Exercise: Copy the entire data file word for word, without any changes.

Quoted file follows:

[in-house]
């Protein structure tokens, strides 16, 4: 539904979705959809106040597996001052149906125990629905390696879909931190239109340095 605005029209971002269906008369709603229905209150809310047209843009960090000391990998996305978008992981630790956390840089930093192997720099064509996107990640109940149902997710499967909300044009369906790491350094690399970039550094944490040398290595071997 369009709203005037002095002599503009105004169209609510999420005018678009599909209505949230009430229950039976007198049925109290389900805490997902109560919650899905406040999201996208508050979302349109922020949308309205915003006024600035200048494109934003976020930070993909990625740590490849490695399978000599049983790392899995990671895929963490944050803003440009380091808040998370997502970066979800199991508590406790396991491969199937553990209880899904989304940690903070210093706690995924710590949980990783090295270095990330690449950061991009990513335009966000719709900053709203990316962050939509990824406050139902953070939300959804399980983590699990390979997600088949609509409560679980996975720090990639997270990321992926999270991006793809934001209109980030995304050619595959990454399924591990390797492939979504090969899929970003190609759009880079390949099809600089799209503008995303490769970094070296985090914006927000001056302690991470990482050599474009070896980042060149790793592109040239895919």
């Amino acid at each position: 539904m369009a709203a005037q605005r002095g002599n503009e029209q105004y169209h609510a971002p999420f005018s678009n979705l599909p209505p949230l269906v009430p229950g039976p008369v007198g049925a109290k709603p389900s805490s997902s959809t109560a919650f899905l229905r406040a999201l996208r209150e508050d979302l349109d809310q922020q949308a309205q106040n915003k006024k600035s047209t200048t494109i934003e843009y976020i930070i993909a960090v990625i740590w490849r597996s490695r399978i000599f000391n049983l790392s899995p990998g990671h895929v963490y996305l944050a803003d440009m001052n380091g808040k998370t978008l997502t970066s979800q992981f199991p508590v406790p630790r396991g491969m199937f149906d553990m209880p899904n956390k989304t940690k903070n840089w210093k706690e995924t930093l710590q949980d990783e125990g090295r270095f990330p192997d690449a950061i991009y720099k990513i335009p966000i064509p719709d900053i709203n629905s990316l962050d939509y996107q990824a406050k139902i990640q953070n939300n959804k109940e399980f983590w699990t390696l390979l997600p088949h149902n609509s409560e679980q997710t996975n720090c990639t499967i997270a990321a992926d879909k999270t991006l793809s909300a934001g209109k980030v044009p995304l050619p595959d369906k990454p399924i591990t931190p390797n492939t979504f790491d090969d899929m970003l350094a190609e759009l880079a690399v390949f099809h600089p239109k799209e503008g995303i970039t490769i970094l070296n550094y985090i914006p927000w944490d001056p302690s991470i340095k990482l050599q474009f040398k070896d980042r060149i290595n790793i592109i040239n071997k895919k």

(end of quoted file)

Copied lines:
[in-house]
């Protein structure tokens, strides 16, 4: 539904979705959809106040597996001052149906125990629905390696879909931190239109340095 605005029209971002269906008369709603229905209150809310047209843009960090000391990998996305978008992981630790956390840089930093192997720099064509996107990640109940149902997710499967909300044009369906790491350094690399970039550094944490040398290595071997 369009709203005037002095002599503009105004169209609510999420005018678009599909209505949230009430229950039976007198049925109290389900805490997902109560919650899905406040999201996208508050979302349109922020949308309205915003006024600035200048494109934003976020930070993909990625740590490849490695399978000599049983790392899995990671895929963490944050803003440009380091808040998370997502970066979800199991508590406790396991491969199937553990209880899904989304940690903070210093706690995924710590949980990783090295270095990330690449950061991009990513335009966000719709900053709203990316962050939509990824406050139902953070939300959804399980983590699990390979997600088949609509409560679980996975720090990639997270990321992926999270991006793809934001209109980030995304050619595959990454399924591990390797492939979504090969899929970003190609759009880079390949099809600089799209503008995303490769970094070296985090914006927000001056302690991470990482050599474009070896980042060149790793592109040239895919």
């Amino acid at each position: 539904m369009a709203a005037q605005r002095g002599n503009e029209q105004y169209h609510a971002p999420f005018s678009n979705l599909p209505p949230l269906v009430p229950g039976p008369v007198g049925a109290k709603p389900s805490s997902s959809t109560a919650f899905l229905r406040a999201l996208r209150e508050d979302l349109d809310q922020q949308a309205q106040n915003k006024k600035s047209t200048t494109i934003e843009y976020i930070i993909a960090v990625i740590w490849r597996s490695r399978i000599f000391n049983l790392s899995p990998g990671h895929v963490y996305l944050a803003d440009m001052n380091g808040k998370t978008l997502t970066s979800q992981f199991p508590v406790p630790r396991g491969m199937f149906d553990m209880p899904n956390k989304t940690k903070n840089w210093k706690e995924t930093l710590q949980d990783e125990g090295r270095f990330p192997d690449a950061i991009y720099k990513i335009p966000i064509p719709d900053i709203n629905s990316l962050d939509y996107q990824a406050k139902i990640q953070n939300n959804k109940e399980f983590w699990t390696l390979l997600p088949h149902n609509s409560e679980q997710t996975n720090c990639t499967i997270a990321a992926d879909k999270t991006l793809s909300a934001g209109k980030v044009p995304l050619p595959d369906k990454p399924i591990t931190p390797n492939t979504f790491d090969d899929m970003l350094a190609e759009l880079a690399v390949f099809h600089p239109k799209e503008g995303i970039t490769i970094l070296n550094y985090i914006p927000w944490d001056p302690s991470i340095k990482l050599q474009f040398k070896d980042r060149i290595n790793i592109i040239n071997k895919k």